Real numbers can be thought of as numbers which can be represented by some infinite or finite decimal representation, such as 0.707106781187...
They are called "real" because they actually exist in the real world, i.e. measures, weights, temperatures and so on are all real numbers, as opposed to the imaginary numbers, which are just an abstract concept, but do not really exist.
In a number line representation, the real numbers correspond to all the points on a geometric line. The distance between any two points on a line is a real number.
The real numbers include within them all of these other kinds of numbers:
- The "natural numbers" or positive integers, 1, 2, 3, ...
- Zero and the negative integers
- Fractions, like 355/113
- Any decimal representation which terminates (comes to an end), like 6.023, because this is just a way of writing a fraction (in this case, 6023/1000)
- Any decimal representation which repeats or recurs, like 1.86292929292929..., because these can be shown to be fractionsTemplate:Prove
- Irrational numbers, like π = 3.1415926525..., whose decimal representations never repeat or terminate.
Formally, real numbers are defined as the unique field which is ordered, complete, and Archimedean. The reals can be constructed from the rationals by means of Dedekind cuts or Cauchy sequences, i.e. it is the completion of the metric space of rational numbers.
The real numbers do not include or (infinity and minus infinity). However, there are non-standard models of real numbers which include or include both and .
There is no largest real number, because you can always make a real number larger by adding 1 (or 137.035 or 6.023·1023) to it, and no smallest real number, because you can always make a real number smaller by subtracting from it.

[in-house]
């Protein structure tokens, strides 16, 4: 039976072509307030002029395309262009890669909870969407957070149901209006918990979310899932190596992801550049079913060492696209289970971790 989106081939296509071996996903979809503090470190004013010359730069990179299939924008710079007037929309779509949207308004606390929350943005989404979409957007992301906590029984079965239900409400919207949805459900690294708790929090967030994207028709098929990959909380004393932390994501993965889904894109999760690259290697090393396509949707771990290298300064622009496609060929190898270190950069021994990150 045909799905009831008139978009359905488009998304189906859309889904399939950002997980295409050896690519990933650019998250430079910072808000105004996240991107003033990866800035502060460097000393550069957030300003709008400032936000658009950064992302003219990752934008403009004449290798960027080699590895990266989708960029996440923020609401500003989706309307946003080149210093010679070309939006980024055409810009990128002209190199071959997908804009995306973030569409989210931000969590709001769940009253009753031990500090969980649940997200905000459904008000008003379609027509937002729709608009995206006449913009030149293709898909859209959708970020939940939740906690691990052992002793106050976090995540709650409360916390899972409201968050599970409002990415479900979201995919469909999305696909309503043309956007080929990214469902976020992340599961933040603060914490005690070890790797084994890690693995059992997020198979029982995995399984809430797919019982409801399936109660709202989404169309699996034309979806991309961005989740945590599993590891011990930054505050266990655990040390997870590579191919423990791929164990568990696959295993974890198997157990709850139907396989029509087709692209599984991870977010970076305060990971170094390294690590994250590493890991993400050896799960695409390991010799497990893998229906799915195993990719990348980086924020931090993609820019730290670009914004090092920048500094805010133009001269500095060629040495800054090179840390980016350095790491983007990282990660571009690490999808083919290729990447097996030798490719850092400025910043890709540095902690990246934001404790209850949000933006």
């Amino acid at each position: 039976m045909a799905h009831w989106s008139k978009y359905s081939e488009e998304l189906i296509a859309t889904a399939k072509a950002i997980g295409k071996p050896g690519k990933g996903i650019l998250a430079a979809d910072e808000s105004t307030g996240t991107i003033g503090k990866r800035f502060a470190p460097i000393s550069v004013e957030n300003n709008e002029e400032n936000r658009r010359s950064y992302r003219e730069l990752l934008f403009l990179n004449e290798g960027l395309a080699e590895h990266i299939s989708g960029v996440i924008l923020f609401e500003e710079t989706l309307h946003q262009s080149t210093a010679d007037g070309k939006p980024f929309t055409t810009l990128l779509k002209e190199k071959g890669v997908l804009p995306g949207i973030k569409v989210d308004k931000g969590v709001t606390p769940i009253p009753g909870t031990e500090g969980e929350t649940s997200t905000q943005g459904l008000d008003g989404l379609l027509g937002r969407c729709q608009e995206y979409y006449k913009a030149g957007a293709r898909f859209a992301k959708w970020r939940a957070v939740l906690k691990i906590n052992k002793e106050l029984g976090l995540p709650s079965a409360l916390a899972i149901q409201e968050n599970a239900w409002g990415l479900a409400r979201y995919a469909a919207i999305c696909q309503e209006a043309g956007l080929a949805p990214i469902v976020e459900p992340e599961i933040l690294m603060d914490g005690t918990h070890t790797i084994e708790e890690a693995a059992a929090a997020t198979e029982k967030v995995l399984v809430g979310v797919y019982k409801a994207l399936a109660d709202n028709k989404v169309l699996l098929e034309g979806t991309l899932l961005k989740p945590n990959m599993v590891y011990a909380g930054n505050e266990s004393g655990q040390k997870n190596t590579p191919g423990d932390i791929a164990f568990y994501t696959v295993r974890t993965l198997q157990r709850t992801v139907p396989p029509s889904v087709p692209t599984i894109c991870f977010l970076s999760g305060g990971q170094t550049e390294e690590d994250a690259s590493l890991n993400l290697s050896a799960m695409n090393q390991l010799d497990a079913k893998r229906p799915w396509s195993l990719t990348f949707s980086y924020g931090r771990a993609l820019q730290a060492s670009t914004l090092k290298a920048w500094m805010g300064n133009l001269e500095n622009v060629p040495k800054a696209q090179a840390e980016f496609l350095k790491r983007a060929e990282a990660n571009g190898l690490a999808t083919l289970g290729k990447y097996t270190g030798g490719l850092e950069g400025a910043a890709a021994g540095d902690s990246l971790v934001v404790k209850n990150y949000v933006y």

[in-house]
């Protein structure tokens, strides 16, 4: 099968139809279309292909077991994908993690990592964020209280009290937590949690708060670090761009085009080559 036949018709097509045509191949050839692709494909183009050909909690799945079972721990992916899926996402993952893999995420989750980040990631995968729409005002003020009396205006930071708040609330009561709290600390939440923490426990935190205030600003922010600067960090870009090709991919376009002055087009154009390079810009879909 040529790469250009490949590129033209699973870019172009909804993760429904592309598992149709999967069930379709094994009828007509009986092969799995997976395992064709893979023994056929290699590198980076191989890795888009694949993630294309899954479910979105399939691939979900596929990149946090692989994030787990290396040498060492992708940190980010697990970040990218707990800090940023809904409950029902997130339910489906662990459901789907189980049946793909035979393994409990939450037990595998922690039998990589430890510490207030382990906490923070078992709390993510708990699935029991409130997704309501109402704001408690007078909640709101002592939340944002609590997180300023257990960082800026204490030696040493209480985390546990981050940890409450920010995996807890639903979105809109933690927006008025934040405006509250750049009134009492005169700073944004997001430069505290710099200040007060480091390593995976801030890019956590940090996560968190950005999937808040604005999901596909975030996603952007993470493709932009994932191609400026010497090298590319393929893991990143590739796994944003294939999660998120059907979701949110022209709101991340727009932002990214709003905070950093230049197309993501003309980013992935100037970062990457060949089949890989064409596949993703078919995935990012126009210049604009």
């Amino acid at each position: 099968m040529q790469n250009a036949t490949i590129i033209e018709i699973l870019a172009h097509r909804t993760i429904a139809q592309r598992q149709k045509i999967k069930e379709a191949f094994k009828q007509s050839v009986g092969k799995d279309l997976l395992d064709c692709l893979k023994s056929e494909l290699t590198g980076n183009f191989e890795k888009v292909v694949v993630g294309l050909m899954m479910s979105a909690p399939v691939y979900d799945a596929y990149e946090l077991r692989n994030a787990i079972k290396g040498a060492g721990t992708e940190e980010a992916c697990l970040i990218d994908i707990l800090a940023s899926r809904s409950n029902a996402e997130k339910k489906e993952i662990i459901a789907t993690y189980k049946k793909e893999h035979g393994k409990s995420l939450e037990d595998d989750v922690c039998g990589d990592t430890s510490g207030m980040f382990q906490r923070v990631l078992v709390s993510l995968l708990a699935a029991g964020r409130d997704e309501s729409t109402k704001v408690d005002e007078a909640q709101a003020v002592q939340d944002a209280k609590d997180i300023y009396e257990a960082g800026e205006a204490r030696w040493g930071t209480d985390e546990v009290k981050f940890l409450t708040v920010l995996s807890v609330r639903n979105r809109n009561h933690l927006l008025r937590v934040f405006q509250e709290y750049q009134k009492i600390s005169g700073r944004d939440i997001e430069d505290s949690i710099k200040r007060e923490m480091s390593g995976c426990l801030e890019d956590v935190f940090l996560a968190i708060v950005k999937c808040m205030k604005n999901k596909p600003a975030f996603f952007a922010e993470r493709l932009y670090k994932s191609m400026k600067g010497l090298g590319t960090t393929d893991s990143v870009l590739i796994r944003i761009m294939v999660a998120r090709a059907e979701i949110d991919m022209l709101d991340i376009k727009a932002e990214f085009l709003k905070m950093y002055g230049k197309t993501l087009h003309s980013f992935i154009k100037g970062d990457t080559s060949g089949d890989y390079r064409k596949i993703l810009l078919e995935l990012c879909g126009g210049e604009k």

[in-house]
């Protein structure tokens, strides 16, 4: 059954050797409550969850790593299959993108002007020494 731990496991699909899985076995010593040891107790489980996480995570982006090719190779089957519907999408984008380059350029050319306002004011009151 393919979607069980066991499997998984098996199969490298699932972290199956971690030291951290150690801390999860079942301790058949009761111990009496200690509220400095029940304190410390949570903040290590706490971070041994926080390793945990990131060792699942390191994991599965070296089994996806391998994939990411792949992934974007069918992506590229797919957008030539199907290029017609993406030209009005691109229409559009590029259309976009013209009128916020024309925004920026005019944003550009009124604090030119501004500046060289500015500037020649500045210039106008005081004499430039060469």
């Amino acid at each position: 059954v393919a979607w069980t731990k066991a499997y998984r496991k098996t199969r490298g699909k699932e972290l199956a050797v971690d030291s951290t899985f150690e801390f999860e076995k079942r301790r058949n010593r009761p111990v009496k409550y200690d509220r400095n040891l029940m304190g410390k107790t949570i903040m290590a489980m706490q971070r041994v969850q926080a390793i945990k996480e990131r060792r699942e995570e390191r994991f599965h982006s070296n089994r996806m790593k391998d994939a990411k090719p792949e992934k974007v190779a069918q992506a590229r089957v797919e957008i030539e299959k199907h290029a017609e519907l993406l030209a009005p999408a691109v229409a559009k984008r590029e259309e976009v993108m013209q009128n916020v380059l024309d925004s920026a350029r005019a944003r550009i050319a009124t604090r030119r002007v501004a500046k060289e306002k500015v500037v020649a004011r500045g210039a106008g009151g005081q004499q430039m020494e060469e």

Every real number is finite. One way to see this is to observe that you cannot subtract infinity from itself—the result is indeterminate—but, for any real number x, then x - x = 0, exactly.
It is sometimes convenient to have a set of numbers that does include infinity. For example, in computer programming, "real arithmetic" is often done by a specific system defined by standard IEEE 754-1985; this system is built in to modern processor chips. It provides for values which print out as INF and -INF and which participate in arithmetic as if they were numbers. Thus, division by zero, which was often an error that stopped calculation on older machines, can be a legal operation which simply produces a +INF or -INF result. The system of numbers implemented in IEEE 754 is known in mathematics as the "affinely extended real numbers."
Notes and references
- In reality, the actual values the computer uses are very-high-precision fractions which can equal or approximate real numbers
The introduction is actually a blatant misrepresentation of the truth. Real numbers are no more or less "abstract" than imaginary numbers. The author, one must conclude, was trying to allude to the fact that there cannot be an imaginary number of objects, but there cannot be a negative number of objects either. Or perhaps s/he was trying to say that the imaginary numbers cannot be represented on the number line, which is irrelevant, since they can be represented on the complex plane, an equally valid, and more complete, numerical device. Finally, perhaps the author simply meant that the square root of a negative number does not exist, which is wrong. It does exist, in the guise of an imaginary number. While this may seem cyclical, simply because a number is "unusual" does not mean that it is abstract and non-existent.
Illustrations of this fact, and the incorrectness of the introduction, can be seen when solving differential equations which contain a bifurcation parameter, where the method of eigenvalues must be used. There, an complex, "imaginary" solution to one of several equations often contains eigenvalues and thus a corresponding eigenfunction. Therefore, the real-life existent solution to a real-life existent problem depends on an imaginary number. This exemplifies why complex numbers are just as valid as real numbers, and are not merely an "abstract concept," as the introduction erroneously points out. Or to be more precise, ALL of mathematics is an abstract concept, but there exists an isomorphism to the "real world"; an isomorphism that holds just as strongly in the domain of complex numbers as in the subset of complex numbers, the reals.